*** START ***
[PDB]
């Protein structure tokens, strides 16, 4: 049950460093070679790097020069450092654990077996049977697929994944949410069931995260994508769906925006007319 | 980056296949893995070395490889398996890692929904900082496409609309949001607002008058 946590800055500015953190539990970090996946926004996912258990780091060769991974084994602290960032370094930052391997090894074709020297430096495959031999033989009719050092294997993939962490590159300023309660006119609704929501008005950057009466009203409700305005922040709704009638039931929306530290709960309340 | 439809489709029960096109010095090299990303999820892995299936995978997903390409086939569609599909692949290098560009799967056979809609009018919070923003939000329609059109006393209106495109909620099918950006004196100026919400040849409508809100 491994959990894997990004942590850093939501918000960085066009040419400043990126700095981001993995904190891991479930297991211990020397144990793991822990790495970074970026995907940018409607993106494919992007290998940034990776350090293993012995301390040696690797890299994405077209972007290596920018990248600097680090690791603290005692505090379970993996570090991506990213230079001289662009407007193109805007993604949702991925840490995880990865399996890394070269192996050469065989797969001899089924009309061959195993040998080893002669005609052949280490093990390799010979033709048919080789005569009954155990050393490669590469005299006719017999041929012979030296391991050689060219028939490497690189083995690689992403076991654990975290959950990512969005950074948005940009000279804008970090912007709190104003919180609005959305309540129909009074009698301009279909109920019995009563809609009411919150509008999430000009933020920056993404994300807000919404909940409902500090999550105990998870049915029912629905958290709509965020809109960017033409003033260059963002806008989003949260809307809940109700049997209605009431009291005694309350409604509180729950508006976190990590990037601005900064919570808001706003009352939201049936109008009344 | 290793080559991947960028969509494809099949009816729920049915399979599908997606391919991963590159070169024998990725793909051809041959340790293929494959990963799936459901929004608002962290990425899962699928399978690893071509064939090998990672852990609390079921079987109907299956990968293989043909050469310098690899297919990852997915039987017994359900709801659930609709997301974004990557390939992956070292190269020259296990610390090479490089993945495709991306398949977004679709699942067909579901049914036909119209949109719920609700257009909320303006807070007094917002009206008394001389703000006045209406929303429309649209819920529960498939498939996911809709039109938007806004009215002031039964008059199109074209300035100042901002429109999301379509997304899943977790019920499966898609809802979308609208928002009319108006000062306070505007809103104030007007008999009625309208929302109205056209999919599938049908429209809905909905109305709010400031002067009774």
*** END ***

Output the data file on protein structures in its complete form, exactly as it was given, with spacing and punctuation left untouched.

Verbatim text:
[PDB]
């Protein structure tokens, strides 16, 4: 049950460093070679790097020069450092654990077996049977697929994944949410069931995260994508769906925006007319 | 980056296949893995070395490889398996890692929904900082496409609309949001607002008058 946590800055500015953190539990970090996946926004996912258990780091060769991974084994602290960032370094930052391997090894074709020297430096495959031999033989009719050092294997993939962490590159300023309660006119609704929501008005950057009466009203409700305005922040709704009638039931929306530290709960309340 | 439809489709029960096109010095090299990303999820892995299936995978997903390409086939569609599909692949290098560009799967056979809609009018919070923003939000329609059109006393209106495109909620099918950006004196100026919400040849409508809100 491994959990894997990004942590850093939501918000960085066009040419400043990126700095981001993995904190891991479930297991211990020397144990793991822990790495970074970026995907940018409607993106494919992007290998940034990776350090293993012995301390040696690797890299994405077209972007290596920018990248600097680090690791603290005692505090379970993996570090991506990213230079001289662009407007193109805007993604949702991925840490995880990865399996890394070269192996050469065989797969001899089924009309061959195993040998080893002669005609052949280490093990390799010979033709048919080789005569009954155990050393490669590469005299006719017999041929012979030296391991050689060219028939490497690189083995690689992403076991654990975290959950990512969005950074948005940009000279804008970090912007709190104003919180609005959305309540129909009074009698301009279909109920019995009563809609009411919150509008999430000009933020920056993404994300807000919404909940409902500090999550105990998870049915029912629905958290709509965020809109960017033409003033260059963002806008989003949260809307809940109700049997209605009431009291005694309350409604509180729950508006976190990590990037601005900064919570808001706003009352939201049936109008009344 | 290793080559991947960028969509494809099949009816729920049915399979599908997606391919991963590159070169024998990725793909051809041959340790293929494959990963799936459901929004608002962290990425899962699928399978690893071509064939090998990672852990609390079921079987109907299956990968293989043909050469310098690899297919990852997915039987017994359900709801659930609709997301974004990557390939992956070292190269020259296990610390090479490089993945495709991306398949977004679709699942067909579901049914036909119209949109719920609700257009909320303006807070007094917002009206008394001389703000006045209406929303429309649209819920529960498939498939996911809709039109938007806004009215002031039964008059199109074209300035100042901002429109999301379509997304899943977790019920499966898609809802979308609208928002009319108006000062306070505007809103104030007007008999009625309208929302109205056209999919599938049908429209809905909905109305709010400031002067009774």